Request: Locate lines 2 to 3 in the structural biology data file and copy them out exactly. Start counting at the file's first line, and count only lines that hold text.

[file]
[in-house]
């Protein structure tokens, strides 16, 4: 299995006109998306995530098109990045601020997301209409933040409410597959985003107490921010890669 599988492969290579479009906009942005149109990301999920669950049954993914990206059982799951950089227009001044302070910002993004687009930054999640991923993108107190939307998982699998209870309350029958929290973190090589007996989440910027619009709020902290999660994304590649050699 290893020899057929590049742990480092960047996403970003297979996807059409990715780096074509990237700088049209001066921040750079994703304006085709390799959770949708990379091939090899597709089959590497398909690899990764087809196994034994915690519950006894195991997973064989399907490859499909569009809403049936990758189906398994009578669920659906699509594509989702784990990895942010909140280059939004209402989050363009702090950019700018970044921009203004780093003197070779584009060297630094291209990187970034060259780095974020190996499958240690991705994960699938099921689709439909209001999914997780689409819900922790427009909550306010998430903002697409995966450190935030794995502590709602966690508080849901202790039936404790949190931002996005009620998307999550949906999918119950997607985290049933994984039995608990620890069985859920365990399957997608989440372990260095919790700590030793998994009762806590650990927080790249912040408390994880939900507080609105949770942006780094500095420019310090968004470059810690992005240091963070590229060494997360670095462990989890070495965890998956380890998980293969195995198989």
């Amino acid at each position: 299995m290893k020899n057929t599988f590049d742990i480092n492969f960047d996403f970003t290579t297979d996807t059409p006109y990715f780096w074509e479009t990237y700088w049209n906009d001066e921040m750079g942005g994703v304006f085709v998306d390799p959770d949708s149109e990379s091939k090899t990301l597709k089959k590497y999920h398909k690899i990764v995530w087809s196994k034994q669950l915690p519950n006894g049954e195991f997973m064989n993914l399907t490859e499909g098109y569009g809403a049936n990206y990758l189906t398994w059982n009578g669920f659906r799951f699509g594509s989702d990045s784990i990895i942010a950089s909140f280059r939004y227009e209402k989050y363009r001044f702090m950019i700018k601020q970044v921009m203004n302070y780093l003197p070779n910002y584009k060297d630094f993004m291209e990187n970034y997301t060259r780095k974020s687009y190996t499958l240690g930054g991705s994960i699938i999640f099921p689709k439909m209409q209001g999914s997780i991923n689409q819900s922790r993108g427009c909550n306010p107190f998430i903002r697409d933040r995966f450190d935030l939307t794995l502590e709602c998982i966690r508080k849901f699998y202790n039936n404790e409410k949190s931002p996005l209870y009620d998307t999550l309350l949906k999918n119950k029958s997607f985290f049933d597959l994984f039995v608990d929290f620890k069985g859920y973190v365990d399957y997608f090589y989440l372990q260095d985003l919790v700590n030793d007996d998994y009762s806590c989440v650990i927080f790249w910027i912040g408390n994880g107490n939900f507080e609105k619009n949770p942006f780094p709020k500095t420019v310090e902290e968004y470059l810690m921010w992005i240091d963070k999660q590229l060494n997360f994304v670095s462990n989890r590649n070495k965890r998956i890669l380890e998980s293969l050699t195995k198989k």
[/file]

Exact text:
């Protein structure tokens, strides 16, 4: 299995006109998306995530098109990045601020997301209409933040409410597959985003107490921010890669 599988492969290579479009906009942005149109990301999920669950049954993914990206059982799951950089227009001044302070910002993004687009930054999640991923993108107190939307998982699998209870309350029958929290973190090589007996989440910027619009709020902290999660994304590649050699 290893020899057929590049742990480092960047996403970003297979996807059409990715780096074509990237700088049209001066921040750079994703304006085709390799959770949708990379091939090899597709089959590497398909690899990764087809196994034994915690519950006894195991997973064989399907490859499909569009809403049936990758189906398994009578669920659906699509594509989702784990990895942010909140280059939004209402989050363009702090950019700018970044921009203004780093003197070779584009060297630094291209990187970034060259780095974020190996499958240690991705994960699938099921689709439909209001999914997780689409819900922790427009909550306010998430903002697409995966450190935030794995502590709602966690508080849901202790039936404790949190931002996005009620998307999550949906999918119950997607985290049933994984039995608990620890069985859920365990399957997608989440372990260095919790700590030793998994009762806590650990927080790249912040408390994880939900507080609105949770942006780094500095420019310090968004470059810690992005240091963070590229060494997360670095462990989890070495965890998956380890998980293969195995198989």
């Amino acid at each position: 299995m290893k020899n057929t599988f590049d742990i480092n492969f960047d996403f970003t290579t297979d996807t059409p006109y990715f780096w074509e479009t990237y700088w049209n906009d001066e921040m750079g942005g994703v304006f085709v998306d390799p959770d949708s149109e990379s091939k090899t990301l597709k089959k590497y999920h398909k690899i990764v995530w087809s196994k034994q669950l915690p519950n006894g049954e195991f997973m064989n993914l399907t490859e499909g098109y569009g809403a049936n990206y990758l189906t398994w059982n009578g669920f659906r799951f699509g594509s989702d990045s784990i990895i942010a950089s909140f280059r939004y227009e209402k989050y363009r001044f702090m950019i700018k601020q970044v921009m203004n302070y780093l003197p070779n910002y584009k060297d630094f993004m291209e990187n970034y997301t060259r780095k974020s687009y190996t499958l240690g930054g991705s994960i699938i999640f099921p689709k439909m209409q209001g999914s997780i991923n689409q819900s922790r993108g427009c909550n306010p107190f998430i903002r697409d933040r995966f450190d935030l939307t794995l502590e709602c998982i966690r508080k849901f699998y202790n039936n404790e409410k949190s931002p996005l209870y009620d998307t999550l309350l949906k999918n119950k029958s997607f985290f049933d597959l994984f039995v608990d929290f620890k069985g859920y973190v365990d399957y997608f090589y989440l372990q260095d985003l919790v700590n030793d007996d998994y009762s806590c989440v650990i927080f790249w910027i912040g408390n994880g107490n939900f507080e609105k619009n949770p942006f780094p709020k500095t420019v310090e902290e968004y470059l810690m921010w992005i240091d963070k999660q590229l060494n997360f994304v670095s462990n989890r590649n070495k965890r998956i890669l380890e998980s293969l050699t195995k198989k």